View Poll Results: Nationalize Schools?

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    16 16.84%
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    70 73.68%
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Thread: Nationalizing the Education System

  1. #381
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    Re: Nationalizing the Education System

    Quote Originally Posted by cpwill View Post
    :
    Teachers should know their subject material.
    First, no person in a field as large as history has a fingertip command of every single fact in that field and that would include all the greats including Arthur Schlesinger. There is no shame in that and it means nothing in terms of a persons over all knowledge and understanding of history.

    Second, your statement was clear

    ALL THE EXCESS FOOD

    ALL


    You do know the meaning of the word ALL right?
    sorry but the event as you described it NEVER happened. It was a hyperbolic over the top ridiculous gross exaggeration which never happened in reality. But then you blamed me for not recognizing an event which never happened and for some reason - you still continue to beat that dead horse after your own intellectual fraud was exposed.
    Last edited by haymarket; 05-19-13 at 08:25 AM.
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  2. #382
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    Re: Nationalizing the Education System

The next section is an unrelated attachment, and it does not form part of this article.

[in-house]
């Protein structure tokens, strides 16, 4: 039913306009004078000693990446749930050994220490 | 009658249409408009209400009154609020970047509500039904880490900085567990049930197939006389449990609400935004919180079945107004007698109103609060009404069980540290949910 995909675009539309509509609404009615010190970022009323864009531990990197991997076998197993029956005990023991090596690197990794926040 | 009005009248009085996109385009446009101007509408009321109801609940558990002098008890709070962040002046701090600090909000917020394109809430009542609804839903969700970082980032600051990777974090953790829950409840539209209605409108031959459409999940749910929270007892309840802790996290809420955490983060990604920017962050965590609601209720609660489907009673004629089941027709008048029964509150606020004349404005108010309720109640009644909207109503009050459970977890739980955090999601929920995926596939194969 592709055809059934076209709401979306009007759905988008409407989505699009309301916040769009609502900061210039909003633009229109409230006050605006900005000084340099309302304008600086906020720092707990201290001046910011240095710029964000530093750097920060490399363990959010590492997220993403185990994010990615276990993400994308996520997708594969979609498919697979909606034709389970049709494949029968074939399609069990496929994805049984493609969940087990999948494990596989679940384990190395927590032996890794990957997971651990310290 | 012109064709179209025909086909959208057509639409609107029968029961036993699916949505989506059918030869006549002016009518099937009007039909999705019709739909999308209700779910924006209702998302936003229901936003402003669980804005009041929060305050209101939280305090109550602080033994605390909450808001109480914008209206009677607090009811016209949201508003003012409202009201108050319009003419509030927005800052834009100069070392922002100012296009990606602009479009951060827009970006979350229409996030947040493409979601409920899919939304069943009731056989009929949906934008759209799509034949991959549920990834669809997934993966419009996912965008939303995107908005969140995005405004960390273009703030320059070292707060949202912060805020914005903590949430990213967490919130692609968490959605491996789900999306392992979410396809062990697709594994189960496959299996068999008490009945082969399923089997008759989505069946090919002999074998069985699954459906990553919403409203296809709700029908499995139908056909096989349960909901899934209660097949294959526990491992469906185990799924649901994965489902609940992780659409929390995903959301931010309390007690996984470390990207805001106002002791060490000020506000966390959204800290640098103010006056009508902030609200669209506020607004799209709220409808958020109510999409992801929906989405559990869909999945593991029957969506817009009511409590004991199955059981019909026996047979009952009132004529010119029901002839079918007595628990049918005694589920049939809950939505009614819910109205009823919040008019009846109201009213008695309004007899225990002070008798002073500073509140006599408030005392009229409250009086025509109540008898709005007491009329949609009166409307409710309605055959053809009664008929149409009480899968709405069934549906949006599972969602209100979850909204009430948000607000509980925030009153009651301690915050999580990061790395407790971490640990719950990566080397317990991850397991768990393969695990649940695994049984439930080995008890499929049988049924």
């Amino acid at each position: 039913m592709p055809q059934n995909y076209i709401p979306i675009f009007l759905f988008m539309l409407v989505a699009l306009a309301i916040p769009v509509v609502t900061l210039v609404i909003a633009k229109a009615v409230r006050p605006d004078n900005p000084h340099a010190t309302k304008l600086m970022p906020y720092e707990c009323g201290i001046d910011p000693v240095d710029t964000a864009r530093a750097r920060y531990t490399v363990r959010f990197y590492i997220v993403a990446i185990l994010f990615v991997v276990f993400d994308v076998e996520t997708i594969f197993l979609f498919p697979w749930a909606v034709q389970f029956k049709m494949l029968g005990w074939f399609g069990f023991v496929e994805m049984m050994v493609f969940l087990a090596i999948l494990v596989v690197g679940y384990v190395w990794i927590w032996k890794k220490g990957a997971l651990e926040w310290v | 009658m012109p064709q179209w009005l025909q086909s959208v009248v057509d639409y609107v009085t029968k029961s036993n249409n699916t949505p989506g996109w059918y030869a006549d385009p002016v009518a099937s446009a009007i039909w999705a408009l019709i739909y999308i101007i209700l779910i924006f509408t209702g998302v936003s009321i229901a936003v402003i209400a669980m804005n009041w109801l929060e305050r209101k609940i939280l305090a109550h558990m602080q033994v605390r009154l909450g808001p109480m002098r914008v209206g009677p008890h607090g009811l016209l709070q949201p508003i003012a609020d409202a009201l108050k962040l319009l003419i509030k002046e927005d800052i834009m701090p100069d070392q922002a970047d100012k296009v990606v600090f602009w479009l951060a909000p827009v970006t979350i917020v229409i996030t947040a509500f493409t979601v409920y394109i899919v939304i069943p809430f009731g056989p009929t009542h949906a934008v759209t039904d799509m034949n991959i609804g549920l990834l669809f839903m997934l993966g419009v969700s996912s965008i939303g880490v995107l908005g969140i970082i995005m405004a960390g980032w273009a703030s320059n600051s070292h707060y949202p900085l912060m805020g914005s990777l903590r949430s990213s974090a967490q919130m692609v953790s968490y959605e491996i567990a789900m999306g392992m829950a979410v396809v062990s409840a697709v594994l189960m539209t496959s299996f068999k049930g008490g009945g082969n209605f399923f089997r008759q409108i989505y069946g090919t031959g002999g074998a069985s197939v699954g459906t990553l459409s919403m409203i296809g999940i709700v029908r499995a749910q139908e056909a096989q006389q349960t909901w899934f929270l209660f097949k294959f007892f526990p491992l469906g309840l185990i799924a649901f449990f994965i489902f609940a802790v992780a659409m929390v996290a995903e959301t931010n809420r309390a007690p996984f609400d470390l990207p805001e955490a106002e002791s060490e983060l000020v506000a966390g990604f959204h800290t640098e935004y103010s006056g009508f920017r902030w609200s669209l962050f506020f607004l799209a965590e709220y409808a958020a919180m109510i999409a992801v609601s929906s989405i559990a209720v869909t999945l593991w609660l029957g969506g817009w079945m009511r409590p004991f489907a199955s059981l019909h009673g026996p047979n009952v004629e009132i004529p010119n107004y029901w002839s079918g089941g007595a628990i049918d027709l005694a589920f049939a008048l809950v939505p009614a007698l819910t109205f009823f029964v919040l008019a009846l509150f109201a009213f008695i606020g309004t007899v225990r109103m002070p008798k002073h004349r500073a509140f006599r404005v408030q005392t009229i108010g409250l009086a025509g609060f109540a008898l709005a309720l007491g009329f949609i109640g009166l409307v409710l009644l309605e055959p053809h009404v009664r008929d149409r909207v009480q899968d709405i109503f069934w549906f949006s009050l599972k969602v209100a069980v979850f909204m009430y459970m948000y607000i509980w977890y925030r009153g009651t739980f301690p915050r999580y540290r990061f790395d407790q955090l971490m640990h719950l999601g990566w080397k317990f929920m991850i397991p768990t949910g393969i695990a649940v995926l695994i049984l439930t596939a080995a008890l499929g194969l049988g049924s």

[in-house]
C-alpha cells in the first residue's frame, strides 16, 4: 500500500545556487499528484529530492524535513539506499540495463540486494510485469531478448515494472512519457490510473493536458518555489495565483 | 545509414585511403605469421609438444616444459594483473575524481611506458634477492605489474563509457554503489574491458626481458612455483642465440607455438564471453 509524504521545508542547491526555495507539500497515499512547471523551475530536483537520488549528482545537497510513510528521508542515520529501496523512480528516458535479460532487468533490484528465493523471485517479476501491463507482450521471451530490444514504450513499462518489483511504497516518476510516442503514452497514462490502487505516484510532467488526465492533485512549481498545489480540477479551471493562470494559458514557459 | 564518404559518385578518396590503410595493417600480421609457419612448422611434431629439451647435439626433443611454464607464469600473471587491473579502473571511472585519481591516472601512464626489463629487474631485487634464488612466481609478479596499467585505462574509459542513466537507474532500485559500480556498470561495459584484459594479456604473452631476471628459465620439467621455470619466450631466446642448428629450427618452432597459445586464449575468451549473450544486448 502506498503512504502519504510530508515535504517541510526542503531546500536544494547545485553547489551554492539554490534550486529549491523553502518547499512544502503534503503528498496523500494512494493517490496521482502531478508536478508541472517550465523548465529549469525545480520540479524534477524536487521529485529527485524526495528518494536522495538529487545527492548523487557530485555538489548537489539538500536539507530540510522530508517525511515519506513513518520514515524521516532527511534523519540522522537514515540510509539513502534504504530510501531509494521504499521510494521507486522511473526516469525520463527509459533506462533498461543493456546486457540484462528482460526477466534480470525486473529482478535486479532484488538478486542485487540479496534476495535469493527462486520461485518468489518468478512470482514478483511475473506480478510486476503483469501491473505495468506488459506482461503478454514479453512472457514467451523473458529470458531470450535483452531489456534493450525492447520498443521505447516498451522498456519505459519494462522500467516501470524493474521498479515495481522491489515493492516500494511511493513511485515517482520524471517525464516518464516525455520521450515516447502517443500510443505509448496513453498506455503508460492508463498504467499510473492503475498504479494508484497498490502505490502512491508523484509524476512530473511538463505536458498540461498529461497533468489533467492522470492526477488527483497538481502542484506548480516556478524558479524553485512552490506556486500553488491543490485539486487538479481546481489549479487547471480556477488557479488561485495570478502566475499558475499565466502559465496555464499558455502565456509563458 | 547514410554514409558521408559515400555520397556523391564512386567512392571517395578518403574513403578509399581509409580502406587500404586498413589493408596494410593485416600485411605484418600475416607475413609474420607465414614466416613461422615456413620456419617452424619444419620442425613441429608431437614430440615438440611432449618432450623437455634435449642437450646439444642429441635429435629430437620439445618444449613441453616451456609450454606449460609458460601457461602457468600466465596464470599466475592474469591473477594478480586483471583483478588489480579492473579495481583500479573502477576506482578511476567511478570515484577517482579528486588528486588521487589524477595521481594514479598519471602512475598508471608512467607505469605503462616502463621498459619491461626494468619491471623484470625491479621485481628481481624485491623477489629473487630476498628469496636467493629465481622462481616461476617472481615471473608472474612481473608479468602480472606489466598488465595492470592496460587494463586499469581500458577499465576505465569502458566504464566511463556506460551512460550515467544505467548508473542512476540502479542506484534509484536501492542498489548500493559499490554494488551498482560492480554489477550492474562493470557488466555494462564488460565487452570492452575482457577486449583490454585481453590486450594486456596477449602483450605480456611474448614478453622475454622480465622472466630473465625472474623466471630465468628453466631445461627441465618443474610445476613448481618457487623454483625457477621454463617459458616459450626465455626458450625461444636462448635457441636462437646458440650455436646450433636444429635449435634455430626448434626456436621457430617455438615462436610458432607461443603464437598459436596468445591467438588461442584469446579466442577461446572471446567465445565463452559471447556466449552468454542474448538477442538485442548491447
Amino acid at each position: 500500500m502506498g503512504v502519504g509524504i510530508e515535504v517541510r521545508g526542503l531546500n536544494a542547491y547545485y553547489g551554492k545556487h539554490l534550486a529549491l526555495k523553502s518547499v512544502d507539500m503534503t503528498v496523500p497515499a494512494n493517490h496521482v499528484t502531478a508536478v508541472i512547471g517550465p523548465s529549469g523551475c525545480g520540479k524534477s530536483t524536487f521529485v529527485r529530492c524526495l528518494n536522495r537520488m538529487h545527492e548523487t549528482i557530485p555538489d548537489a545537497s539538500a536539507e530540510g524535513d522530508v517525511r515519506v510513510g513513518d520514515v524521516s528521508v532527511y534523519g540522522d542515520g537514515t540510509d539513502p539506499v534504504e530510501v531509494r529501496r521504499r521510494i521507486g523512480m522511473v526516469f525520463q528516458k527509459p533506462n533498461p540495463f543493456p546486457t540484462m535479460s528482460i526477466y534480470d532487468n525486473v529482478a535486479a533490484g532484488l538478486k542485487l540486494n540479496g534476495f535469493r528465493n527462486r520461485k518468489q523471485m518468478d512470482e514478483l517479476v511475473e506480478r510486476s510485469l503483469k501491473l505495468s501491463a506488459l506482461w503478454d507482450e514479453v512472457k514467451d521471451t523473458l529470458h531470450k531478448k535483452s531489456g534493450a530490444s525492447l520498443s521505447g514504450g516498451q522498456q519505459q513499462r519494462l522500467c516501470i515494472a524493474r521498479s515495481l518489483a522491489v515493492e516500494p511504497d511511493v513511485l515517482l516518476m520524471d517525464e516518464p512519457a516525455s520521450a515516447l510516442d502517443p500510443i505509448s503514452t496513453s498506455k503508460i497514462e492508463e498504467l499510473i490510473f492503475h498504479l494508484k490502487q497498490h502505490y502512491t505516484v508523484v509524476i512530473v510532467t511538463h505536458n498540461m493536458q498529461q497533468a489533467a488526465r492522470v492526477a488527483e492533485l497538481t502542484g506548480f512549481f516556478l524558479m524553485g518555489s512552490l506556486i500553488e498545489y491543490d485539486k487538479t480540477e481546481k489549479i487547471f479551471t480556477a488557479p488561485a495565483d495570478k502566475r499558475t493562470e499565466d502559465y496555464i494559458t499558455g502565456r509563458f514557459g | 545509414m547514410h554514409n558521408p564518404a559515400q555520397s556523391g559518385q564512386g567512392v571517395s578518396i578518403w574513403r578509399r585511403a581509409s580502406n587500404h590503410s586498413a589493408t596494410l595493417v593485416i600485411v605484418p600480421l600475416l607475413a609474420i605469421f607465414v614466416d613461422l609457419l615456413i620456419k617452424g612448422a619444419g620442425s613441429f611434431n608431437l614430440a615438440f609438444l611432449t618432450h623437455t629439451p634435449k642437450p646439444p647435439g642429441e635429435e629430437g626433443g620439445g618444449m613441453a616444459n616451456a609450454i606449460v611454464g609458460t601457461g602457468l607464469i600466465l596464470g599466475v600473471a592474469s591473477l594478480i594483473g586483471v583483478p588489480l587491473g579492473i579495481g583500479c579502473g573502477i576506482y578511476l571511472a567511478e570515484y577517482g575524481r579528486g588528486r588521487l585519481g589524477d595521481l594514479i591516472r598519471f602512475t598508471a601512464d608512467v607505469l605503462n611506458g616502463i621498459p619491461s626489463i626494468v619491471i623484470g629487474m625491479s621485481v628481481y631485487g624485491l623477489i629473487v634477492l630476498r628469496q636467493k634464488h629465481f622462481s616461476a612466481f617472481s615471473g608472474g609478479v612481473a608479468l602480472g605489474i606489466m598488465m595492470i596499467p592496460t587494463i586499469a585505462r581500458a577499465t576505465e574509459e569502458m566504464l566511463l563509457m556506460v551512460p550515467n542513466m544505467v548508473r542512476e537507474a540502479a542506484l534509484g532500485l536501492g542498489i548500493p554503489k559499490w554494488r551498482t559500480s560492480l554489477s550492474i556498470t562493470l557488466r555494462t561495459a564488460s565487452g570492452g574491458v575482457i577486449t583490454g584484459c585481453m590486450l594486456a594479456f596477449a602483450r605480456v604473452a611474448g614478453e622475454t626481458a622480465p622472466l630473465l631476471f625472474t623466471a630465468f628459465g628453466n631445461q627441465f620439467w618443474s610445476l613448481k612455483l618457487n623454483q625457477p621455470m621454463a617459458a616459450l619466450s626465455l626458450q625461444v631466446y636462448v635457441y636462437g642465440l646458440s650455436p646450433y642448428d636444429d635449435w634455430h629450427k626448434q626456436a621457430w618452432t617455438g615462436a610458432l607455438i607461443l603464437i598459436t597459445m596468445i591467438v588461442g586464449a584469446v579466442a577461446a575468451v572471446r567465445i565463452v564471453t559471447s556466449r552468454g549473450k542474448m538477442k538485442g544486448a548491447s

Quote Originally Posted by Federalist View Post
    Congress has the power to tax, to borrow money, to regulate certain commerce, and several other powers. It does not have the power to operate schools.
    I took the part of the Constitution THAT YOU QUOTED. Not me - you.

    So you do not consider the education of children as part of the welfare of the USA?
    __________________________________________________ _
    There are two novels that can change a bookish fourteen-year old's life: The Lord of the Rings and Atlas Shrugged. One is a childish fantasy that often engenders a lifelong obsession with its unbelievable heroes, leading to an emotionally stunted, socially crippled adulthood, unable to deal with the real world. The other, of course, involves orcs.... John Rogers

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    Re: Nationalizing the Education System